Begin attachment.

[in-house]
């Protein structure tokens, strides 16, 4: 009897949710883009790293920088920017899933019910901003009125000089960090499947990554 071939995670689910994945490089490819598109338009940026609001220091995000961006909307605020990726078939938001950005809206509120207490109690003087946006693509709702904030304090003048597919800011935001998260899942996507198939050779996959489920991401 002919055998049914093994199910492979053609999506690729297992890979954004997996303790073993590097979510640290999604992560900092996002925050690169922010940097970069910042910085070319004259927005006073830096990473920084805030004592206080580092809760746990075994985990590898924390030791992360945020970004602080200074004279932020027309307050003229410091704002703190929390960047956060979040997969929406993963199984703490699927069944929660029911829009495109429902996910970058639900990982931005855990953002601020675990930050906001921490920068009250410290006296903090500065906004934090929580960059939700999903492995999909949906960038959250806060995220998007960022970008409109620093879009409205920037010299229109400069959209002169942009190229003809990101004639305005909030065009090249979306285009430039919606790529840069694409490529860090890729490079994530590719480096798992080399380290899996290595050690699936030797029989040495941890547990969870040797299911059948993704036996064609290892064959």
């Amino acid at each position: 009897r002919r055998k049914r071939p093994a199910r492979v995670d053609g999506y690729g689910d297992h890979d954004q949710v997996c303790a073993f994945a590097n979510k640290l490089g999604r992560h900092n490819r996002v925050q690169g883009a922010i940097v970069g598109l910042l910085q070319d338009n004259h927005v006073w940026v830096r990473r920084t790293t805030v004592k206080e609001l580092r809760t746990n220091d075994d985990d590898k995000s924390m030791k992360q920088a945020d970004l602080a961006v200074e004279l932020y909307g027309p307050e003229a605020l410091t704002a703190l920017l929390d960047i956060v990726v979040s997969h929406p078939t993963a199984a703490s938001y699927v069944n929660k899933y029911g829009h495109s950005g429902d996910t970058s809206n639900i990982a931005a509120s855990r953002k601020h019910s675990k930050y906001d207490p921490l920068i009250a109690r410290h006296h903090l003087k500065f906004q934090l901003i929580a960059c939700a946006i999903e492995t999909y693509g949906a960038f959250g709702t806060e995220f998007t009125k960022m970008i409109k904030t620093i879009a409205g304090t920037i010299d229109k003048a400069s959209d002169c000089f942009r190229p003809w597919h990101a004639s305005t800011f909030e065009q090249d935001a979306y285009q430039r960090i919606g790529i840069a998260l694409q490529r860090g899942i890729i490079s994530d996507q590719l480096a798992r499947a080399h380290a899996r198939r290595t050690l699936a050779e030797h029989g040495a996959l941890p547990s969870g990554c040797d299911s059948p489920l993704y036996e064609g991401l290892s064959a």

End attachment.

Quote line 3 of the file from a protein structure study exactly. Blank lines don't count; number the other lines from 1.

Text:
């Amino acid at each position: 009897r002919r055998k049914r071939p093994a199910r492979v995670d053609g999506y690729g689910d297992h890979d954004q949710v997996c303790a073993f994945a590097n979510k640290l490089g999604r992560h900092n490819r996002v925050q690169g883009a922010i940097v970069g598109l910042l910085q070319d338009n004259h927005v006073w940026v830096r990473r920084t790293t805030v004592k206080e609001l580092r809760t746990n220091d075994d985990d590898k995000s924390m030791k992360q920088a945020d970004l602080a961006v200074e004279l932020y909307g027309p307050e003229a605020l410091t704002a703190l920017l929390d960047i956060v990726v979040s997969h929406p078939t993963a199984a703490s938001y699927v069944n929660k899933y029911g829009h495109s950005g429902d996910t970058s809206n639900i990982a931005a509120s855990r953002k601020h019910s675990k930050y906001d207490p921490l920068i009250a109690r410290h006296h903090l003087k500065f906004q934090l901003i929580a960059c939700a946006i999903e492995t999909y693509g949906a960038f959250g709702t806060e995220f998007t009125k960022m970008i409109k904030t620093i879009a409205g304090t920037i010299d229109k003048a400069s959209d002169c000089f942009r190229p003809w597919h990101a004639s305005t800011f909030e065009q090249d935001a979306y285009q430039r960090i919606g790529i840069a998260l694409q490529r860090g899942i890729i490079s994530d996507q590719l480096a798992r499947a080399h380290a899996r198939r290595t050690l699936a050779e030797h029989g040495a996959l941890p547990s969870g990554c040797d299911s059948p489920l993704y036996e064609g991401l290892s064959a």